New at the W3C is a proposal to create a way to work responsive images. The proposal, called HTML Responsive Images Extension, suggests a new HTML element called <picture>. The editors of the document are Mat Marquisa member of the  Responsive Images Community Group and Adrian Bateman from Microsoft Corporation.

The document is a draft, which means many things may change before these suggestions become a recommendation at the W3C.

The reasons and goals for the proposed element are spelled out:

  • Respond to different screen pixel width/height
  • Respond to different screen pixel densities
  • Respond to user zoom on image resource.
  • Provide user agents with information they need to select the most appropriate image source given low bandwidth situations
  • Will fallback gracefully on older user agents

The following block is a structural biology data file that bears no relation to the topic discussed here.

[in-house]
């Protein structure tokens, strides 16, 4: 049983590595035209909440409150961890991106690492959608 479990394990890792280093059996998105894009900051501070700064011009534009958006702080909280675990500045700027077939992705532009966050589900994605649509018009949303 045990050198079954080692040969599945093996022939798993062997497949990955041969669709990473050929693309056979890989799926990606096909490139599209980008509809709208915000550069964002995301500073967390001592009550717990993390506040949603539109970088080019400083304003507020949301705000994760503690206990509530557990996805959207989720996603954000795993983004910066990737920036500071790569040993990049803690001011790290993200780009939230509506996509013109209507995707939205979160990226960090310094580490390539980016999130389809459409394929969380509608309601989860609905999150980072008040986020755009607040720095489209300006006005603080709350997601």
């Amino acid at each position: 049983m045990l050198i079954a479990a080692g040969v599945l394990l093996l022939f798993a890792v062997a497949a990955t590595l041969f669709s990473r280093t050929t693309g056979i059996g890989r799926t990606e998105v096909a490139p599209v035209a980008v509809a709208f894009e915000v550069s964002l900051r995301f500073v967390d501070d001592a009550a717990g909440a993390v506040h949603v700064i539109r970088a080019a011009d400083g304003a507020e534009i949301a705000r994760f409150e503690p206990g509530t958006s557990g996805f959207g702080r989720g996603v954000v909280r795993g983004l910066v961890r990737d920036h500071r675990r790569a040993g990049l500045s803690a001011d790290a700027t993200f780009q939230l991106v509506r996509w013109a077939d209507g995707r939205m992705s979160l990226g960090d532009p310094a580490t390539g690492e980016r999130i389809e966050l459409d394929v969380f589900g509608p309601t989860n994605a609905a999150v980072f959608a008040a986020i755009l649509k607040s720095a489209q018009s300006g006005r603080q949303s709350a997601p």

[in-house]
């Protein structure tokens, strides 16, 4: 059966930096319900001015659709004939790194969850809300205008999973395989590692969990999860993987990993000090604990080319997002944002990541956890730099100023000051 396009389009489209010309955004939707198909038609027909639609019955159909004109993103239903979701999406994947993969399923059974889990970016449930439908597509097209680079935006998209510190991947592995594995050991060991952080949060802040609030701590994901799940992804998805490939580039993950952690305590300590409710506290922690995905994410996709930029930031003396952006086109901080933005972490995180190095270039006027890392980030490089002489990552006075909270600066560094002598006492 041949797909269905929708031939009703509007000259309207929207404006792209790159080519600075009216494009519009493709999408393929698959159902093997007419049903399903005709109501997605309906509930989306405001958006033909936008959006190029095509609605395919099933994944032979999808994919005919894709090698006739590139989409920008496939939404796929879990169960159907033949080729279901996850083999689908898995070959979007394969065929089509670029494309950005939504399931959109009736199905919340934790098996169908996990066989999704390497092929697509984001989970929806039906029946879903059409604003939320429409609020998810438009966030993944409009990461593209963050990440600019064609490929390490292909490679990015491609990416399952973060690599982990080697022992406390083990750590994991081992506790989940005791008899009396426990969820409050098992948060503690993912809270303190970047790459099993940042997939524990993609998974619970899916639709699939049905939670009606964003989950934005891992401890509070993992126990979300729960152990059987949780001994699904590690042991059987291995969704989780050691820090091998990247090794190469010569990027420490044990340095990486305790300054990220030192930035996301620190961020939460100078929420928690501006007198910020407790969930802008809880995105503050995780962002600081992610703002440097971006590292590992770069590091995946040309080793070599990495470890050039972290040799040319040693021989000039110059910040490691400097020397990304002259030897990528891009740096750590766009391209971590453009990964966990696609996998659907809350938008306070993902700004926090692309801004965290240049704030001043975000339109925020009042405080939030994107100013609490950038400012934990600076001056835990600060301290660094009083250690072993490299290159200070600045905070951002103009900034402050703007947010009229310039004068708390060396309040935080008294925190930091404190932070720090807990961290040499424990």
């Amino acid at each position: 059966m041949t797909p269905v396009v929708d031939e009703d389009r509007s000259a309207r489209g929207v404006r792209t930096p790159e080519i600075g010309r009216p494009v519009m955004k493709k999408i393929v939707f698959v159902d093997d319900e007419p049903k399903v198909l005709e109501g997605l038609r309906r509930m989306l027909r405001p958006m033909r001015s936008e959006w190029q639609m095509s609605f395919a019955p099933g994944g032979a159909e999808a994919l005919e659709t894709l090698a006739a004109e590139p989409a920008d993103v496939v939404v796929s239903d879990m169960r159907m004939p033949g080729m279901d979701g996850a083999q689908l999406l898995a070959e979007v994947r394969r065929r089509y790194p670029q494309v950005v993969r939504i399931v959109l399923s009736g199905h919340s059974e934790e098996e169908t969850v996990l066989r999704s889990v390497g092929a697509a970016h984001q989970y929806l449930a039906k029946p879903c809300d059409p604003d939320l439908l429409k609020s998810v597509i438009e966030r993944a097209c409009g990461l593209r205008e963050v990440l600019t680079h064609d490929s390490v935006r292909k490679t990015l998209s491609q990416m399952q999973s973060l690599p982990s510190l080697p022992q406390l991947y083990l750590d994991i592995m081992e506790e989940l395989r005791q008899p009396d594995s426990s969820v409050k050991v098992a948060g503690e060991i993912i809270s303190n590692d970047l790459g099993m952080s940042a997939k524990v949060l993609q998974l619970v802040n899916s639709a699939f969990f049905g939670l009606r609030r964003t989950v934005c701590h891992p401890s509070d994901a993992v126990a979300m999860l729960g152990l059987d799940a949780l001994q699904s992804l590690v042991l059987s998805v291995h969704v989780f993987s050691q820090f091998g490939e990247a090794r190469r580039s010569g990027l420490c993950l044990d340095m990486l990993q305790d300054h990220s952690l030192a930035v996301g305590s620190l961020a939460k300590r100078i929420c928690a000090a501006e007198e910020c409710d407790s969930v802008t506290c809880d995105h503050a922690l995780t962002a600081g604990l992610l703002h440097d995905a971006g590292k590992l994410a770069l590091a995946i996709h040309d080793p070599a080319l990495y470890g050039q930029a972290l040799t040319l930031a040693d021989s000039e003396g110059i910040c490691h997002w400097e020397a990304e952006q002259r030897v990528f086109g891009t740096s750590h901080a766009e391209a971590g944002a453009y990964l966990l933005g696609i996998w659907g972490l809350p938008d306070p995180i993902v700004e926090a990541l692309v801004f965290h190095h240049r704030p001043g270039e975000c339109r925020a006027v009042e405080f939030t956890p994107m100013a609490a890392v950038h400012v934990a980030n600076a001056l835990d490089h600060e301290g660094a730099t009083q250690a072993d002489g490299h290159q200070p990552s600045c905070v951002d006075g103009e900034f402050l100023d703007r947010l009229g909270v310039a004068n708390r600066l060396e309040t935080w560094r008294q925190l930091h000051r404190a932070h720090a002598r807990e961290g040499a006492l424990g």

• Can be polyfilled effectively
  • Retains, at a minimum, the same level of accessibility as current img element
  • Preserves separation of content markup and styling
  • Provides a purely client-side solution which can include JavaScript, but doesn’t require it
  • Supports use cases where authors need to explicitly define different image versions as opposed to simply different resolutions of the same image
  • Provides a consistent and predictable pattern for delivering alternate media sources based on client context
  • Supports succinct but understandable mark-up